Groundwater plays a major, if often unrecognized, role in both hydrologic and human systems. The majority of the world's drinking water probably comes from groundwater, and in the last half century, there has been an amazing, if largely ignored, boom in agricultural groundwater use that has provided improved livelihoods and food security to billions of farmers and consumers. However, increased use of groundwater has also created problems, and there are fears—sometimes challenged—that the boom may soon turn to bust. This article reviews the recent literature on the geographic and temporal dimensions of groundwater use and the range of technological and institutional approaches that have been applied in attempts at its management. It then examines the key reasons the resource has proven so difficult to manage and concludes that, in many cases, the most promising solutions may lie outside the groundwater sector and within a broader approach to resource systems.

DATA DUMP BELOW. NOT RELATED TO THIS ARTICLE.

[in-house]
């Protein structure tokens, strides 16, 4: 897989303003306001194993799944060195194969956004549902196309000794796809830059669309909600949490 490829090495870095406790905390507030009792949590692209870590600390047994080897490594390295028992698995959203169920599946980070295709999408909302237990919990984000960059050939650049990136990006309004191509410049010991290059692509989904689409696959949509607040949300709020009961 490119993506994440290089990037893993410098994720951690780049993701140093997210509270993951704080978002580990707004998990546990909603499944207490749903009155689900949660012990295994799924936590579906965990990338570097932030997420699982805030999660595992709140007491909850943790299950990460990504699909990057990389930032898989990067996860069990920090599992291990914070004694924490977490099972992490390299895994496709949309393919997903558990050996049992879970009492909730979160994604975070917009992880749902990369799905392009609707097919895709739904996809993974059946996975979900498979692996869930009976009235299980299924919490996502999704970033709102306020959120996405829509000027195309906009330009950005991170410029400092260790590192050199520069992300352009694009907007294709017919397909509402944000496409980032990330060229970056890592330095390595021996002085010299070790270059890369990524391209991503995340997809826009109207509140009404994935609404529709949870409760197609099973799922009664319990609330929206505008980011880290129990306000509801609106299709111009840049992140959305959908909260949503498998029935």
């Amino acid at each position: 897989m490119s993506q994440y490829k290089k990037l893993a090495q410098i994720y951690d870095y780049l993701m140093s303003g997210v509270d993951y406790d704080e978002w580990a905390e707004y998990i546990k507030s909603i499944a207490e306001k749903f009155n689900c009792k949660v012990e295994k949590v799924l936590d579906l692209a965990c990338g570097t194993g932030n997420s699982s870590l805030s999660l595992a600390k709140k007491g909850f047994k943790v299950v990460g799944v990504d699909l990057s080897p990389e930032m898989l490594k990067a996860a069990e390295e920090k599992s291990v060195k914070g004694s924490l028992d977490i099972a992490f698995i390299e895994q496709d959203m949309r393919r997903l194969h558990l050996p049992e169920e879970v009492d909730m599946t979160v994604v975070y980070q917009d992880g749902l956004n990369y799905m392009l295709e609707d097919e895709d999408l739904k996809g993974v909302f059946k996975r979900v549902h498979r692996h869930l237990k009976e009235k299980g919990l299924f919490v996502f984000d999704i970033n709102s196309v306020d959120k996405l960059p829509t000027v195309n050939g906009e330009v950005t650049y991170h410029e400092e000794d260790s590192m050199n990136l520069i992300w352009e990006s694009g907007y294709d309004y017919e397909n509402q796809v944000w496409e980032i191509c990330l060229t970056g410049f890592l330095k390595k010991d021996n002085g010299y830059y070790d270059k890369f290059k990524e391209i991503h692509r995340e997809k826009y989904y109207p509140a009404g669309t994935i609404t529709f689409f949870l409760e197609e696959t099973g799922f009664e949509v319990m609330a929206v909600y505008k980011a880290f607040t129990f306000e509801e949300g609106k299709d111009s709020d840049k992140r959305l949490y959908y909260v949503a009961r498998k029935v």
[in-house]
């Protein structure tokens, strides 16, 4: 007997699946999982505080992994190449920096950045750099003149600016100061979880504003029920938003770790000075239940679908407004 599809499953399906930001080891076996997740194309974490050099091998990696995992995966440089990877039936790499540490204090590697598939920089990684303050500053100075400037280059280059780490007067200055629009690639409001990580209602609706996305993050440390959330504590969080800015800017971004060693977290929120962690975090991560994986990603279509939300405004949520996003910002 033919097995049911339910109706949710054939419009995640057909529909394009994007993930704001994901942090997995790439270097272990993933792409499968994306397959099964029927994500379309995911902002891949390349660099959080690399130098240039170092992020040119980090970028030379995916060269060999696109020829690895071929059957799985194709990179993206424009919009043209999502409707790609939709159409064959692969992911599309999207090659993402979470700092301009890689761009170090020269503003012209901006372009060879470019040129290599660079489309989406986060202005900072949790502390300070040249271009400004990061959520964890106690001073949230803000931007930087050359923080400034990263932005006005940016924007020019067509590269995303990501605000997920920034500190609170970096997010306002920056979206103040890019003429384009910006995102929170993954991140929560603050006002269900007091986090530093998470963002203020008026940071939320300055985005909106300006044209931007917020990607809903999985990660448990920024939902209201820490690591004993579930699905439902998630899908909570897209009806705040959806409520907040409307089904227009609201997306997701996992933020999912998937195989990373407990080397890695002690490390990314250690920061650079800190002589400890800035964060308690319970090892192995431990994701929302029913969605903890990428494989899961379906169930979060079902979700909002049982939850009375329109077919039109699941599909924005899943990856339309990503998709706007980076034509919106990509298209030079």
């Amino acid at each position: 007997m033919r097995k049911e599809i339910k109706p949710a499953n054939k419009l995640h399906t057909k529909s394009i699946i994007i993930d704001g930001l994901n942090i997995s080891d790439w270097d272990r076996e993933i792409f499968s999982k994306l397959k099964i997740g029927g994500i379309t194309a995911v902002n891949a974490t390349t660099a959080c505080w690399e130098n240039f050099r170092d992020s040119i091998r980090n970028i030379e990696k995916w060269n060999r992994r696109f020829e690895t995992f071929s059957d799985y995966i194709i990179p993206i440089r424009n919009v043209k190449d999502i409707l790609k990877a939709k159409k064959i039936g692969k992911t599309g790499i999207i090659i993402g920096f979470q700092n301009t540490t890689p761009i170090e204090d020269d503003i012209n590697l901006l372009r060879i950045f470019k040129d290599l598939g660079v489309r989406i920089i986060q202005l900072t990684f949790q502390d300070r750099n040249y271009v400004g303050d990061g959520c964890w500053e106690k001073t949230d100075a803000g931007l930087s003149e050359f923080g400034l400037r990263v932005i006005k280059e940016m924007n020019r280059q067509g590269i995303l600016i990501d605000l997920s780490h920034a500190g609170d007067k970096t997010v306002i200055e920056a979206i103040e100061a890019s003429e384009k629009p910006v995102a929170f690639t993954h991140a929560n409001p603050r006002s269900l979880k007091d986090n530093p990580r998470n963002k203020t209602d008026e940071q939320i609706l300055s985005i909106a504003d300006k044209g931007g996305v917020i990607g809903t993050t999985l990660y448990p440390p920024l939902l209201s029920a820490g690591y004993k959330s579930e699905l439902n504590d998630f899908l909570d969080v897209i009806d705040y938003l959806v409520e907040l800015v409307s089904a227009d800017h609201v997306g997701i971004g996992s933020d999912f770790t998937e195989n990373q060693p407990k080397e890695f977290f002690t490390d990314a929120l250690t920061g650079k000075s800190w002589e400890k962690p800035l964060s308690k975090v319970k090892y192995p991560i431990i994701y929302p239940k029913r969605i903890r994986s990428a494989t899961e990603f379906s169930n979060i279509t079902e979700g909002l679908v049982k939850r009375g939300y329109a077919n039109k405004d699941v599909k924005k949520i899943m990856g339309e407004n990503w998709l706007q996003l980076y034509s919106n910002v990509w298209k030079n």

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  • Article Type: Review Article
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